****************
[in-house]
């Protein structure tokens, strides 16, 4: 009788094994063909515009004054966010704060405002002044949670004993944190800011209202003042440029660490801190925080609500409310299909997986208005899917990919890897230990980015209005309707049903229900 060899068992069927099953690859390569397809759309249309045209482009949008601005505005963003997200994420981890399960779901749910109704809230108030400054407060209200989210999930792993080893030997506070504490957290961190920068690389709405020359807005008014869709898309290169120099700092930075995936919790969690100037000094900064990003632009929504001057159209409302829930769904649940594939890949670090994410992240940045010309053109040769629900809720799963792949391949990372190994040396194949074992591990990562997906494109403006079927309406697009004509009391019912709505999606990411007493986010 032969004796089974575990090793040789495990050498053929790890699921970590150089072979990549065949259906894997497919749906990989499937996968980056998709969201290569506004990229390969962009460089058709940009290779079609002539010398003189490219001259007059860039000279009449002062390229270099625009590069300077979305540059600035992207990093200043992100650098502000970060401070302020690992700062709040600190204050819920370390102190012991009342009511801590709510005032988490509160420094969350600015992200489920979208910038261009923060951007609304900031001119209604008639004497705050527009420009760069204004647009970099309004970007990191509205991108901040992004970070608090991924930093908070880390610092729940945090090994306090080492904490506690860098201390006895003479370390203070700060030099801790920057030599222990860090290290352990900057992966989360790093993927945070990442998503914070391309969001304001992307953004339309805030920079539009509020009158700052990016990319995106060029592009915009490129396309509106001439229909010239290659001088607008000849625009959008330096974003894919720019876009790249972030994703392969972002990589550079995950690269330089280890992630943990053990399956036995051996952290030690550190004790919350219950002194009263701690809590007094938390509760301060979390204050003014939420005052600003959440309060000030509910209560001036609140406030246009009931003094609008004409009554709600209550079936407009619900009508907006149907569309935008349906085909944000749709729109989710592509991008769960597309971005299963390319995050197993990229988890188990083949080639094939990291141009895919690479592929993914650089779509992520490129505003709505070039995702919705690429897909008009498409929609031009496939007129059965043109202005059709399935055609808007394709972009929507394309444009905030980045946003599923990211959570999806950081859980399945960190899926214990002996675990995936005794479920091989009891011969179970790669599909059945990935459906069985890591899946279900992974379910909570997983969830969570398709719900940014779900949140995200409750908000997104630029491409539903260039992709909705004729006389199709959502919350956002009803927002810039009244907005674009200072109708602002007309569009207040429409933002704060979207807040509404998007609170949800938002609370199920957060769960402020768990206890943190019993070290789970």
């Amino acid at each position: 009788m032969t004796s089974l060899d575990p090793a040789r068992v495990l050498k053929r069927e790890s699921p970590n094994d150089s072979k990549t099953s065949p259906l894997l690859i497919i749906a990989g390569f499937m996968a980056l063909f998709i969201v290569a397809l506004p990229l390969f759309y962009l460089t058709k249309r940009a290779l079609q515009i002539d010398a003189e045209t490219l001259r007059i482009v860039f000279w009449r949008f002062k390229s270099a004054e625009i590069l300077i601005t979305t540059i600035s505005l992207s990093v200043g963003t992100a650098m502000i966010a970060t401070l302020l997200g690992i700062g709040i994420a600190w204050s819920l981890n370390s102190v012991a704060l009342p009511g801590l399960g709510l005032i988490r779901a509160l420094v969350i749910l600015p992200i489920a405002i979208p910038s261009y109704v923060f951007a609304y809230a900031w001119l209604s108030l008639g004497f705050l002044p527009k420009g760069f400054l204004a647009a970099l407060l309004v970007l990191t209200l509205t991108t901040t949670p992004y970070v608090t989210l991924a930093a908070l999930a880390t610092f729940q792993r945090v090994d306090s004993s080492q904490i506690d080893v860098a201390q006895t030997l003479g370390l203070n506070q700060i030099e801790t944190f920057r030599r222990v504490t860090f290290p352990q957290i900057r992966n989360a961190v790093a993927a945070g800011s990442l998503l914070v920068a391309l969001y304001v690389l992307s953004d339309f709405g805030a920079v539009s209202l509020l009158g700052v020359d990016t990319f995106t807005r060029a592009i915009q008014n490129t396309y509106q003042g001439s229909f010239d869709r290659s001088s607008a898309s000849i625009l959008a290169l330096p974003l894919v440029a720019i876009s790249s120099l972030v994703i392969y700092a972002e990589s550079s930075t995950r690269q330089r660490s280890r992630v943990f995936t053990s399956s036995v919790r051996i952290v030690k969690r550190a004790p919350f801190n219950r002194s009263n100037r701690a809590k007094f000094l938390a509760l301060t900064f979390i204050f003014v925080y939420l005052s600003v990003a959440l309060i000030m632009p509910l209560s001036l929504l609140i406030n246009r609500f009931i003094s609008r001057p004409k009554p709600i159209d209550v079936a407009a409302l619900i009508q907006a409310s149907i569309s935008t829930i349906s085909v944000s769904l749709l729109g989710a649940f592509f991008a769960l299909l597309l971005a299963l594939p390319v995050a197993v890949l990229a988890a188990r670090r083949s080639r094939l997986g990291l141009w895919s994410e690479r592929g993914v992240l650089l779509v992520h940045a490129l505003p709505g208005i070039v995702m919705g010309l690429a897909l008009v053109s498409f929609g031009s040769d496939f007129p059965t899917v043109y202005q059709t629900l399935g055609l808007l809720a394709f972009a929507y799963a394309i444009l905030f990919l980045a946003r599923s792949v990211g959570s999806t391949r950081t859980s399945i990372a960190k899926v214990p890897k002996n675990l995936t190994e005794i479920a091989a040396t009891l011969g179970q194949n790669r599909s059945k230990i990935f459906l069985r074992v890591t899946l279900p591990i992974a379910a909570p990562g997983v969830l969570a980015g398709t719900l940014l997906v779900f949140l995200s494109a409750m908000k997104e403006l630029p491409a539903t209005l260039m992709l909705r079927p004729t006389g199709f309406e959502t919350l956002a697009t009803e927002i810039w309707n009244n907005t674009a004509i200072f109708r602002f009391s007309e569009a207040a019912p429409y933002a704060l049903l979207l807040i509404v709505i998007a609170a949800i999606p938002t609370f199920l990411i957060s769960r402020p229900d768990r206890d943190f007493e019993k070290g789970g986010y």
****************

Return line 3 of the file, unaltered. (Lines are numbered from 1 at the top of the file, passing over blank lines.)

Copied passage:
């Amino acid at each position: 009788m032969t004796s089974l060899d575990p090793a040789r068992v495990l050498k053929r069927e790890s699921p970590n094994d150089s072979k990549t099953s065949p259906l894997l690859i497919i749906a990989g390569f499937m996968a980056l063909f998709i969201v290569a397809l506004p990229l390969f759309y962009l460089t058709k249309r940009a290779l079609q515009i002539d010398a003189e045209t490219l001259r007059i482009v860039f000279w009449r949008f002062k390229s270099a004054e625009i590069l300077i601005t979305t540059i600035s505005l992207s990093v200043g963003t992100a650098m502000i966010a970060t401070l302020l997200g690992i700062g709040i994420a600190w204050s819920l981890n370390s102190v012991a704060l009342p009511g801590l399960g709510l005032i988490r779901a509160l420094v969350i749910l600015p992200i489920a405002i979208p910038s261009y109704v923060f951007a609304y809230a900031w001119l209604s108030l008639g004497f705050l002044p527009k420009g760069f400054l204004a647009a970099l407060l309004v970007l990191t209200l509205t991108t901040t949670p992004y970070v608090t989210l991924a930093a908070l999930a880390t610092f729940q792993r945090v090994d306090s004993s080492q904490i506690d080893v860098a201390q006895t030997l003479g370390l203070n506070q700060i030099e801790t944190f920057r030599r222990v504490t860090f290290p352990q957290i900057r992966n989360a961190v790093a993927a945070g800011s990442l998503l914070v920068a391309l969001y304001v690389l992307s953004d339309f709405g805030a920079v539009s209202l509020l009158g700052v020359d990016t990319f995106t807005r060029a592009i915009q008014n490129t396309y509106q003042g001439s229909f010239d869709r290659s001088s607008a898309s000849i625009l959008a290169l330096p974003l894919v440029a720019i876009s790249s120099l972030v994703i392969y700092a972002e990589s550079s930075t995950r690269q330089r660490s280890r992630v943990f995936t053990s399956s036995v919790r051996i952290v030690k969690r550190a004790p919350f801190n219950r002194s009263n100037r701690a809590k007094f000094l938390a509760l301060t900064f979390i204050f003014v925080y939420l005052s600003v990003a959440l309060i000030m632009p509910l209560s001036l929504l609140i406030n246009r609500f009931i003094s609008r001057p004409k009554p709600i159209d209550v079936a407009a409302l619900i009508q907006a409310s149907i569309s935008t829930i349906s085909v944000s769904l749709l729109g989710a649940f592509f991008a769960l299909l597309l971005a299963l594939p390319v995050a197993v890949l990229a988890a188990r670090r083949s080639r094939l997986g990291l141009w895919s994410e690479r592929g993914v992240l650089l779509v992520h940045a490129l505003p709505g208005i070039v995702m919705g010309l690429a897909l008009v053109s498409f929609g031009s040769d496939f007129p059965t899917v043109y202005q059709t629900l399935g055609l808007l809720a394709f972009a929507y799963a394309i444009l905030f990919l980045a946003r599923s792949v990211g959570s999806t391949r950081t859980s399945i990372a960190k899926v214990p890897k002996n675990l995936t190994e005794i479920a091989a040396t009891l011969g179970q194949n790669r599909s059945k230990i990935f459906l069985r074992v890591t899946l279900p591990i992974a379910a909570p990562g997983v969830l969570a980015g398709t719900l940014l997906v779900f949140l995200s494109a409750m908000k997104e403006l630029p491409a539903t209005l260039m992709l909705r079927p004729t006389g199709f309406e959502t919350l956002a697009t009803e927002i810039w309707n009244n907005t674009a004509i200072f109708r602002f009391s007309e569009a207040a019912p429409y933002a704060l049903l979207l807040i509404v709505i998007a609170a949800i999606p938002t609370f199920l990411i957060s769960r402020p229900d768990r206890d943190f007493e019993k070290g789970g986010y």